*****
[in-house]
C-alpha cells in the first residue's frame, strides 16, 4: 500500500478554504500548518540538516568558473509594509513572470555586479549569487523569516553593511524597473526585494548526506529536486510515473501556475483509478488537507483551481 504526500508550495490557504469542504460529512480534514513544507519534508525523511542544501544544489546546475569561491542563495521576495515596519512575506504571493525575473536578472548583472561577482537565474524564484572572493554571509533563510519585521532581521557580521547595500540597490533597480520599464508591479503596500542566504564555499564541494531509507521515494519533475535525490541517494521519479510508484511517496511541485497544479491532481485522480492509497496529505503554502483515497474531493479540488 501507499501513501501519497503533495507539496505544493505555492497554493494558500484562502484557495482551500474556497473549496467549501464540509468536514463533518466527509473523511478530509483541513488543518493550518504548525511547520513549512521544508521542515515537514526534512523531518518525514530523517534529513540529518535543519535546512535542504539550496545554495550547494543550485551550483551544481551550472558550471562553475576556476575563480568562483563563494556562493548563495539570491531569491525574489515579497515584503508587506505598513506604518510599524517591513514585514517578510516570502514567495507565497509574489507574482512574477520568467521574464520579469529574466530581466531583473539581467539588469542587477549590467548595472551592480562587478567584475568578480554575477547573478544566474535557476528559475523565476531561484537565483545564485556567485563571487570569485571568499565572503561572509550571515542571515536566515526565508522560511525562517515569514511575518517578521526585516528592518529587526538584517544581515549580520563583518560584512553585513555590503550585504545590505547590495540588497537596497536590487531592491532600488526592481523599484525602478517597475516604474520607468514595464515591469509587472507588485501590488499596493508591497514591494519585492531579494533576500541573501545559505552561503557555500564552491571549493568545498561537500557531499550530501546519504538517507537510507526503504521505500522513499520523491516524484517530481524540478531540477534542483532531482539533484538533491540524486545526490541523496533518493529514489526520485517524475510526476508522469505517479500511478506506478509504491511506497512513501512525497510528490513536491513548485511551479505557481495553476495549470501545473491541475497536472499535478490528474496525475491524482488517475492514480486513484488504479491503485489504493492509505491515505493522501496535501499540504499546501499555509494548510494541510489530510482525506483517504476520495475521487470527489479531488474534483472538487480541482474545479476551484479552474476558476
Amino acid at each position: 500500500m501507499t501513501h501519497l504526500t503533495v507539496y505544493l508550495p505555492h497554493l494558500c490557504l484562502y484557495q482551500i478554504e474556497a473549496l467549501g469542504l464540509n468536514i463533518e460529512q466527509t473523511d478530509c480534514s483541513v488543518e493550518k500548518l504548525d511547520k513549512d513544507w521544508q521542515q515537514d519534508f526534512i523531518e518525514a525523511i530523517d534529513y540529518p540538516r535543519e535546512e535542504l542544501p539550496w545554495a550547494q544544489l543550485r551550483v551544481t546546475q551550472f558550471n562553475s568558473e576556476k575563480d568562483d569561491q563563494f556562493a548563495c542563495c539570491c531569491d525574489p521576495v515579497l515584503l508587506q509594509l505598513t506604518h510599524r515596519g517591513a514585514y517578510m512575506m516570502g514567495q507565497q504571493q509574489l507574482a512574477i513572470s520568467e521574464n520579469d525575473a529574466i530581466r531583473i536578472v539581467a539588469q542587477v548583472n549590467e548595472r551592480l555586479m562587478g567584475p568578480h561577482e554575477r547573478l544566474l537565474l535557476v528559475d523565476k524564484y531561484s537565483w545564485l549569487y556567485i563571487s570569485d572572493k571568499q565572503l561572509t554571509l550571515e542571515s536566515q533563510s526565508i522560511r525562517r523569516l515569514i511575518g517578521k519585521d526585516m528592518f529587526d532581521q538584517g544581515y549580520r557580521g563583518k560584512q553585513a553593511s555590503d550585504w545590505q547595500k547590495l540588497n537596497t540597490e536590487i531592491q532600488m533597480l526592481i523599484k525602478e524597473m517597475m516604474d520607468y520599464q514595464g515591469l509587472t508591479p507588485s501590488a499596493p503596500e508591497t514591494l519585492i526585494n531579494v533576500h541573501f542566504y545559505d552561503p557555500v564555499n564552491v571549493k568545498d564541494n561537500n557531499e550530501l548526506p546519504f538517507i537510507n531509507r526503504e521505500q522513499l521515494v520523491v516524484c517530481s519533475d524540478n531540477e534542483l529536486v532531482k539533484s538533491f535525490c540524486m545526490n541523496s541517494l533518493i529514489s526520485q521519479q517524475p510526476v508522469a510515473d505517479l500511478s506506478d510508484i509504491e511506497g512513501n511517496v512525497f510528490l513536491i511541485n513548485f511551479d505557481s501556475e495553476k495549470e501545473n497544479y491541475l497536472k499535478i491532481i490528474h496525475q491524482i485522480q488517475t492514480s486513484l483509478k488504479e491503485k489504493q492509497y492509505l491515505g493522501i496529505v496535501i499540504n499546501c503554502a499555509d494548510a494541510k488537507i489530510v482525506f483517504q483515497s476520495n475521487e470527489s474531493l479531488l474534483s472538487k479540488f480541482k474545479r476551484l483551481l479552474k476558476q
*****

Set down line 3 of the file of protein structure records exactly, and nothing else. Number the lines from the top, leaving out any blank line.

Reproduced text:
Amino acid at each position: 500500500m501507499t501513501h501519497l504526500t503533495v507539496y505544493l508550495p505555492h497554493l494558500c490557504l484562502y484557495q482551500i478554504e474556497a473549496l467549501g469542504l464540509n468536514i463533518e460529512q466527509t473523511d478530509c480534514s483541513v488543518e493550518k500548518l504548525d511547520k513549512d513544507w521544508q521542515q515537514d519534508f526534512i523531518e518525514a525523511i530523517d534529513y540529518p540538516r535543519e535546512e535542504l542544501p539550496w545554495a550547494q544544489l543550485r551550483v551544481t546546475q551550472f558550471n562553475s568558473e576556476k575563480d568562483d569561491q563563494f556562493a548563495c542563495c539570491c531569491d525574489p521576495v515579497l515584503l508587506q509594509l505598513t506604518h510599524r515596519g517591513a514585514y517578510m512575506m516570502g514567495q507565497q504571493q509574489l507574482a512574477i513572470s520568467e521574464n520579469d525575473a529574466i530581466r531583473i536578472v539581467a539588469q542587477v548583472n549590467e548595472r551592480l555586479m562587478g567584475p568578480h561577482e554575477r547573478l544566474l537565474l535557476v528559475d523565476k524564484y531561484s537565483w545564485l549569487y556567485i563571487s570569485d572572493k571568499q565572503l561572509t554571509l550571515e542571515s536566515q533563510s526565508i522560511r525562517r523569516l515569514i511575518g517578521k519585521d526585516m528592518f529587526d532581521q538584517g544581515y549580520r557580521g563583518k560584512q553585513a553593511s555590503d550585504w545590505q547595500k547590495l540588497n537596497t540597490e536590487i531592491q532600488m533597480l526592481i523599484k525602478e524597473m517597475m516604474d520607468y520599464q514595464g515591469l509587472t508591479p507588485s501590488a499596493p503596500e508591497t514591494l519585492i526585494n531579494v533576500h541573501f542566504y545559505d552561503p557555500v564555499n564552491v571549493k568545498d564541494n561537500n557531499e550530501l548526506p546519504f538517507i537510507n531509507r526503504e521505500q522513499l521515494v520523491v516524484c517530481s519533475d524540478n531540477e534542483l529536486v532531482k539533484s538533491f535525490c540524486m545526490n541523496s541517494l533518493i529514489s526520485q521519479q517524475p510526476v508522469a510515473d505517479l500511478s506506478d510508484i509504491e511506497g512513501n511517496v512525497f510528490l513536491i511541485n513548485f511551479d505557481s501556475e495553476k495549470e501545473n497544479y491541475l497536472k499535478i491532481i490528474h496525475q491524482i485522480q488517475t492514480s486513484l483509478k488504479e491503485k489504493q492509497y492509505l491515505g493522501i496529505v496535501i499540504n499546501c503554502a499555509d494548510a494541510k488537507i489530510v482525506f483517504q483515497s476520495n475521487e470527489s474531493l479531488l474534483s472538487k479540488f480541482k474545479r476551484l483551481l479552474k476558476q